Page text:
Tuesday, May 08, 2018

Review: Feathered Serpent. High School Summer Teatro. 5+3 de Mayo On-line Floricanto

Review: David Bowles. Feathered Serpent, Dark Heart Of Sky. Myths of Mexico. El Paso: Cinco Puntos Press, 2018. ISBN 1-941026-71-7

Michael Sedano

David Bowles’ Feathered Serpent Dark Heart of Sky Myths of Mexico deserves to be a best-seller for all the right reasons: accessible, informative, essential. It’s destined to be the cultural anthropology equivalent to Occupied America for C/S majors.

Literary compilers will appreciate that Bowles translates primary source material to craft a unique narrative that could be the transcript of an ancient rhapsode reciting long into the night. In place of epic poetry, Bowles offers solid educational foundation in ancient Mexican beliefs in a conversational, one-to-many style. The subtitle on the cover reads "Myths of Mexico" while the publisher's webpage lists it as "The Origin Myths of Mexico." The latter is more explanatory.

The catechism-like voice of the narrator would get this book banned where books get banned. Belief underlies myth and this narrator speaks from belief about the ancients. That this narrator presumes readers share that belief is the most interesting element of an absorbing book. Mexican ontology grows out of a different paradigm and a reader can enjoy going with the flow. For other readers, the point of view will be reaffirming and delighting.

Seven “Convocation” chapters open each of seven thematic divisions. Themes include primordial origin stories, Toltecs, Maya, Aztecs, Conquest. The convening narrator introduces the theme, previews the content, qualifies the sources of the story. In the Convocation to the third theme, The Fifth Age And The Reign Of Demigods, the narrator relates,

We look into this distant past through the tales of the ancients ….words of the Aztec elders were themselves written down after the Conquest on the broad leatherbound pages of what we know today as the Florentine Codex and the Codex Chimalpopoca. Let us turn to those precious books, friends, casting our eyes from time to time as well as the Popol Vuh and that lovely collection of Maya verse from the heart of the Yucatan, the Songs of Dzitbalché.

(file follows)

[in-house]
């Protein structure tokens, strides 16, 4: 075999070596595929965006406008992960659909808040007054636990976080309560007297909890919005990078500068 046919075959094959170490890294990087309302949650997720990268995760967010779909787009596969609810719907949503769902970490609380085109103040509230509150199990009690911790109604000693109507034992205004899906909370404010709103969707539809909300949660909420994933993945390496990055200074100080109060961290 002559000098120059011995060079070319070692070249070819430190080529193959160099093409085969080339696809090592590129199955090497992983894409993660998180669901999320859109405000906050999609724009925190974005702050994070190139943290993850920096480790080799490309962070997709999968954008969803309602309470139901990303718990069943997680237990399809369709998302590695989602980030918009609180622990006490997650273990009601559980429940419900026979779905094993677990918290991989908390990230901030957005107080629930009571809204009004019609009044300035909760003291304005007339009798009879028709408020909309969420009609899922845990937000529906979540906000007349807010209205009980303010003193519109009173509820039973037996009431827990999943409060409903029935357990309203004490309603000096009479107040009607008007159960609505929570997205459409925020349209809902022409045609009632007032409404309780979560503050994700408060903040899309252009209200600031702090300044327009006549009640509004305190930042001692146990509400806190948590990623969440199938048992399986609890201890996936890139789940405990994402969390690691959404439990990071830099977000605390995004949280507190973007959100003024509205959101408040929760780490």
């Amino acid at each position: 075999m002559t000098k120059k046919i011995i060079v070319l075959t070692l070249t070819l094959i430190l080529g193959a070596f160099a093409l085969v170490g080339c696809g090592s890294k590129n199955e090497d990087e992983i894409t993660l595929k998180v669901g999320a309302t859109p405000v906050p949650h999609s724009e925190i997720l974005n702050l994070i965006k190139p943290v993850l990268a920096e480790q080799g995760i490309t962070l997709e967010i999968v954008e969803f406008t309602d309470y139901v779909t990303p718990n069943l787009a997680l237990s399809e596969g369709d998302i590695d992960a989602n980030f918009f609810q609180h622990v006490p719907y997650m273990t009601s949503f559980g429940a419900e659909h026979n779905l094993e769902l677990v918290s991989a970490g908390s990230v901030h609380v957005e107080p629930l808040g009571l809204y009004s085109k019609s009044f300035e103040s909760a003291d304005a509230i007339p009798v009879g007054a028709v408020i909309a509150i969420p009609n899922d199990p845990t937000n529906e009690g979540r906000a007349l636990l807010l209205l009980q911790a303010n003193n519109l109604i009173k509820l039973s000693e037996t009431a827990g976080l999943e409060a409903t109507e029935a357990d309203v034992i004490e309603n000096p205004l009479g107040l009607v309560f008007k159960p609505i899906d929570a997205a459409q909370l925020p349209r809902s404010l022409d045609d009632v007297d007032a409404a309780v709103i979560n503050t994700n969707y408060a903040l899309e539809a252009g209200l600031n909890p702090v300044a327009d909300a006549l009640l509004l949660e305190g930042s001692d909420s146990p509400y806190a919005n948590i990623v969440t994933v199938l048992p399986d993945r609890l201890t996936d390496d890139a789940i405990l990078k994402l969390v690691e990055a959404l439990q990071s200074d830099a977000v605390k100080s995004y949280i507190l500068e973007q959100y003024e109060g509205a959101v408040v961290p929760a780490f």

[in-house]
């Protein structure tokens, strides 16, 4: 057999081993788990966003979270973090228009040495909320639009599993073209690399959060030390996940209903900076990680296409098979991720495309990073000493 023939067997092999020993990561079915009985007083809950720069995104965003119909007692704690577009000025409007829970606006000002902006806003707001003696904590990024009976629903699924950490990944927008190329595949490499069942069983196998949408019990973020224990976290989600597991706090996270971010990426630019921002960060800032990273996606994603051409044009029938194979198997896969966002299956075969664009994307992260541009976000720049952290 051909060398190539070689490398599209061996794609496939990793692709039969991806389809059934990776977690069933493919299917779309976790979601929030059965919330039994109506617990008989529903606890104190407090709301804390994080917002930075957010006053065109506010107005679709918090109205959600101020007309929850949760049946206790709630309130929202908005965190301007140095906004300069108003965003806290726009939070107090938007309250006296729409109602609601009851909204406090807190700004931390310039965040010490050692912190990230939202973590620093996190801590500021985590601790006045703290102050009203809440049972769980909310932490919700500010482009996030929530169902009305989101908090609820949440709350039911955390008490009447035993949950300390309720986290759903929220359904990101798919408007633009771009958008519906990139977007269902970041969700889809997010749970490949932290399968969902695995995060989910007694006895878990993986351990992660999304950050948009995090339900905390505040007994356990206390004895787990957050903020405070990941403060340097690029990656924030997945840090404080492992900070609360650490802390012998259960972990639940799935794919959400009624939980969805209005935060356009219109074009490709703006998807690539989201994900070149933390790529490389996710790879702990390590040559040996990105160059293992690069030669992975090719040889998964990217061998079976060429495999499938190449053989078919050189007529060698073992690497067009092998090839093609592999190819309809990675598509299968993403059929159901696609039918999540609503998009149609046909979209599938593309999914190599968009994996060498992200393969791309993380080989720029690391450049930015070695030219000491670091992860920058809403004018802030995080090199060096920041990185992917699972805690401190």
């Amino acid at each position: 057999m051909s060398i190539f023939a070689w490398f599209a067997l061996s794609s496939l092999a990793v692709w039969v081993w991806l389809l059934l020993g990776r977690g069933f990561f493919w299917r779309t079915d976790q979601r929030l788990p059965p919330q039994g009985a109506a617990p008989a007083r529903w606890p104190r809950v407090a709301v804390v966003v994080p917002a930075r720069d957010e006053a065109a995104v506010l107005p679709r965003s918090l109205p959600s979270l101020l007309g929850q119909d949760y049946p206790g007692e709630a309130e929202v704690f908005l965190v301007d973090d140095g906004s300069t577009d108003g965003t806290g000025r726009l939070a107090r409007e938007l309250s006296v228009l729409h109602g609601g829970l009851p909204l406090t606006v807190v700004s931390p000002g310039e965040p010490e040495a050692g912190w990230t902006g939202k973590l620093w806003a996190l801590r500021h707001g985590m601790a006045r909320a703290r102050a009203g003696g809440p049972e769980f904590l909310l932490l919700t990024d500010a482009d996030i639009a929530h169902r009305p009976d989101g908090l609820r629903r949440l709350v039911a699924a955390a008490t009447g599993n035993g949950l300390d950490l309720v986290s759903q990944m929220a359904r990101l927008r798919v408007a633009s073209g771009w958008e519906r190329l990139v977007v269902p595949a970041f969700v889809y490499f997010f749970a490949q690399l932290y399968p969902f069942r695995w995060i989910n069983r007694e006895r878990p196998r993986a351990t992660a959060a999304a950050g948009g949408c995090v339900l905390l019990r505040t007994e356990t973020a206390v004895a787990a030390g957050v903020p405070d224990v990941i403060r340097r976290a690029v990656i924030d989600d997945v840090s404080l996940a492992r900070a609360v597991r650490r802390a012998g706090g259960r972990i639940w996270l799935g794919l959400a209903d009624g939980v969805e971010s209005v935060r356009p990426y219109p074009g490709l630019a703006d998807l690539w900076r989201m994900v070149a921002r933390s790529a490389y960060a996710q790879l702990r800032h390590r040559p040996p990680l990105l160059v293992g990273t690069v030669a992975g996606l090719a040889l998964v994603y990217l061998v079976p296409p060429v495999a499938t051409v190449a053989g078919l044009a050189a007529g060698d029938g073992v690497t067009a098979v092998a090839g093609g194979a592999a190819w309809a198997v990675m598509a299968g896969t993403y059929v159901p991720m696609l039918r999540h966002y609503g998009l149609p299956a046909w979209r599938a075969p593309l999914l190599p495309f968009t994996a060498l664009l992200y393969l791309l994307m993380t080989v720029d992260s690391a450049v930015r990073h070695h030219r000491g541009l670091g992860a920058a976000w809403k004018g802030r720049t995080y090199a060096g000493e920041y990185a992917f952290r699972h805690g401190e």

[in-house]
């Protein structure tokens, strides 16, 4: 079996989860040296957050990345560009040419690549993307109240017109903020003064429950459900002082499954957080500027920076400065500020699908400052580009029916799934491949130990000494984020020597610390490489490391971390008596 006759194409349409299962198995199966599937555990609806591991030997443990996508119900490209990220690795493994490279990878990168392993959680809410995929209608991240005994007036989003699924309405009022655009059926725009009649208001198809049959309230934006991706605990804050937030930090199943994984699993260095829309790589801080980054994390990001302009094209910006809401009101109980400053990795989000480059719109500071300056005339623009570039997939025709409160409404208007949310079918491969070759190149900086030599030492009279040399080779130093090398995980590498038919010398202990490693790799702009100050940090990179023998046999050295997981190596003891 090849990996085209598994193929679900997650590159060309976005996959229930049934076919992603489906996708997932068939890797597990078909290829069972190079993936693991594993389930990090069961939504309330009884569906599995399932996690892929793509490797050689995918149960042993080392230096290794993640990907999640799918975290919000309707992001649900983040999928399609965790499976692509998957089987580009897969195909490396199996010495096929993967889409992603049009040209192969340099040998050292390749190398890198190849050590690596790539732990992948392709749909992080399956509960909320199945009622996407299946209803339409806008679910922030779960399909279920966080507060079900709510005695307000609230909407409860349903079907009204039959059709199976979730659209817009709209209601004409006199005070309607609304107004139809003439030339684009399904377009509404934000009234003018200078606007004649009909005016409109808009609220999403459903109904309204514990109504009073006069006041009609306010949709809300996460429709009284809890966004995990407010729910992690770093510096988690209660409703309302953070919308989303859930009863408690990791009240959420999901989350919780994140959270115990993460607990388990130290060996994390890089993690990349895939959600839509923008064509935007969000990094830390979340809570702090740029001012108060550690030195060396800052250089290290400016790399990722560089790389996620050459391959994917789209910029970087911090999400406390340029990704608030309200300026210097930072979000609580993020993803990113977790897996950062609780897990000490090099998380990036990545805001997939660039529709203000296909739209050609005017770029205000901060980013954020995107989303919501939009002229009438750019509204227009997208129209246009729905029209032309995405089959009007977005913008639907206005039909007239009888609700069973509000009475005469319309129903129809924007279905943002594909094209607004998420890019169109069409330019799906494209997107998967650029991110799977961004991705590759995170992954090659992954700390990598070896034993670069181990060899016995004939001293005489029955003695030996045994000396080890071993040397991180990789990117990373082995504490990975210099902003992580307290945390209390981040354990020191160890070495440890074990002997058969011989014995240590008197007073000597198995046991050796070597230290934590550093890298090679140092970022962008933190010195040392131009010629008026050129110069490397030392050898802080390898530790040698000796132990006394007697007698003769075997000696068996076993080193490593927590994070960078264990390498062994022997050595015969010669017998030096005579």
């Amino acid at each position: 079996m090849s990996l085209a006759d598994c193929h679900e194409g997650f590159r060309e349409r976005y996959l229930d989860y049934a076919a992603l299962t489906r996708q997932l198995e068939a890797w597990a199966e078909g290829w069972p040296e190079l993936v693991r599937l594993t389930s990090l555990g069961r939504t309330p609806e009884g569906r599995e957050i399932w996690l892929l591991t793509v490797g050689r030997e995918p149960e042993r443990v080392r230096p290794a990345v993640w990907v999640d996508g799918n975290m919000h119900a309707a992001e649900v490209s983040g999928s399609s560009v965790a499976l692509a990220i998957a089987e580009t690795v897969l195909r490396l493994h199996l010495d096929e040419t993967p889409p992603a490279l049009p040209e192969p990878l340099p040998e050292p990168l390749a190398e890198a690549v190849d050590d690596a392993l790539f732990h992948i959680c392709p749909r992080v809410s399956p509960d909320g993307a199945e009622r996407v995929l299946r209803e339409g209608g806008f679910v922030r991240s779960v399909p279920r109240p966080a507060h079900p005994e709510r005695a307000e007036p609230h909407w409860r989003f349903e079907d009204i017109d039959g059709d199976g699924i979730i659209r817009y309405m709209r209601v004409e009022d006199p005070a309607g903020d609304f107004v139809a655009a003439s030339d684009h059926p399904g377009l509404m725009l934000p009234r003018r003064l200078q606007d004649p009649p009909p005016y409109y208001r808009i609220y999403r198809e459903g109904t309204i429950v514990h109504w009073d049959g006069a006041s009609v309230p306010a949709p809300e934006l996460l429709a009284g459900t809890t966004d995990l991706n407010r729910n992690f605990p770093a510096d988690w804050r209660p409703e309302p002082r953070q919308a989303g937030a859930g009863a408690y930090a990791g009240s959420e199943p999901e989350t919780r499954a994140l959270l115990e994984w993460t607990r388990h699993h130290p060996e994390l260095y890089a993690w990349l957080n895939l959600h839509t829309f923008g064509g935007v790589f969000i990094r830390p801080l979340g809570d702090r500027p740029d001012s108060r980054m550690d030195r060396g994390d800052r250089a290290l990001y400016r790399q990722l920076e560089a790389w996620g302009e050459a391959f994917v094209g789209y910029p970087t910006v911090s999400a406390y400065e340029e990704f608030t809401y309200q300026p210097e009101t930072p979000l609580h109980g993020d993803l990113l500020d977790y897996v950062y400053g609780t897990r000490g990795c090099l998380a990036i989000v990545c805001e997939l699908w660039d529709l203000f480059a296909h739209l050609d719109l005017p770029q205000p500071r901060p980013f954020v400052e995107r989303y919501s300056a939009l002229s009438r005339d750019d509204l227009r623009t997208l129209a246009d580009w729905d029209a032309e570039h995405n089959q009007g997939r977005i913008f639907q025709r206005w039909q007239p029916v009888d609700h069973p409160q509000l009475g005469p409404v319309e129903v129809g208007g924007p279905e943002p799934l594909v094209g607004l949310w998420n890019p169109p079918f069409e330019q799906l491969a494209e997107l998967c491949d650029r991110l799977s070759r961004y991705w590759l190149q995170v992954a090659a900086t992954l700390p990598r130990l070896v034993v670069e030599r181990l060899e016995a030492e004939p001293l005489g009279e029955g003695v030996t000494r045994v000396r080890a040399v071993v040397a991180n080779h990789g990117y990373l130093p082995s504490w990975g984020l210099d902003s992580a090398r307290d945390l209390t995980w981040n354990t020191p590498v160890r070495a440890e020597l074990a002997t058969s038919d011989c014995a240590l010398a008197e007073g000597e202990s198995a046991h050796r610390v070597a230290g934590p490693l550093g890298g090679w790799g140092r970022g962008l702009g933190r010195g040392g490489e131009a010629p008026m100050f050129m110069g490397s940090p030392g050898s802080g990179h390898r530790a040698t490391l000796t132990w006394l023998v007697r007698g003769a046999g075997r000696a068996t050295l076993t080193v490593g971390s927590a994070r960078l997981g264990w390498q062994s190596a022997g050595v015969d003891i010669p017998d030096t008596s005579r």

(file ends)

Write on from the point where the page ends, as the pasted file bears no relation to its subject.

The author makes no attempt at laying down a translation but clearly weaves what he’s learned into a narrative of his own fashion. One back cover blurb mentions Robert Fagles’ Iliad in the publisher’s endeavor to get readers to open this book and not be knocked on their nalgas at what Bowles is doing to them with this style.

The comparison to Fagles--or Lattimore’s--treatment in English of epic texts, fits David Bowles. Unlike the epics, Bowles’ material is little-known and then, fragmented. Here's a chance for readers to put it all together because it's here, in one place. Plus, there’s an excellent bibliography at the end, and a glossary that doubles as a name index when the multisyllable dieties start disputing.

Cinco Puntos Press enjoys good distribution at college booksellers and quality independent booksellers. Readers can get it publisher-direct at this link.

Summertime, And The Teatro Is Calling

Los Angeles

Los Angeles Theater Center recognizes the importance of nurturing local talent if local professional teatro is to thrive. It's a responsibility the city's other major theatre, the Mark Taper Forum, abandoned some years back.

In Boyle Heights, Casa 0101 conducts writing workshops and produces local one-acts, so LATC isn't the sole opportunity for local talent.

 LATC's summer program sounds like the kind of high calibre program that will draw from a national applicant pool, meaning a superior experience for the kids who get to participate.

The only high school students who stand a chance of participating are students who apply by the deadline. Here's LATC's description of what the opportunity brings:

The Summer Conservatory is designed to create an opportunity for high school students (9th to 12th Grade) to experience and train in a professional setting. Up to 30 students are selected each year. At the LATC, students experience and train in a university-style program to obtain the necessary tools for theater production. They attend courses in acting, playwriting, dance, voice/speech, theater analysis, and movement. The students also read college-level plays and texts to spark their imagination, enabling them to explore the expanse of their own creativity.

Applications at this link.

On-line Floricanto Ocho de Mayo
Ramon Piñero,Andrea Mauk, Oscar PeñarandaLiz Durand Goytia,Bonafide Rojas

“She Kept On” by Ramon Piñero
“Crimes of Generations” By Andrea Mauk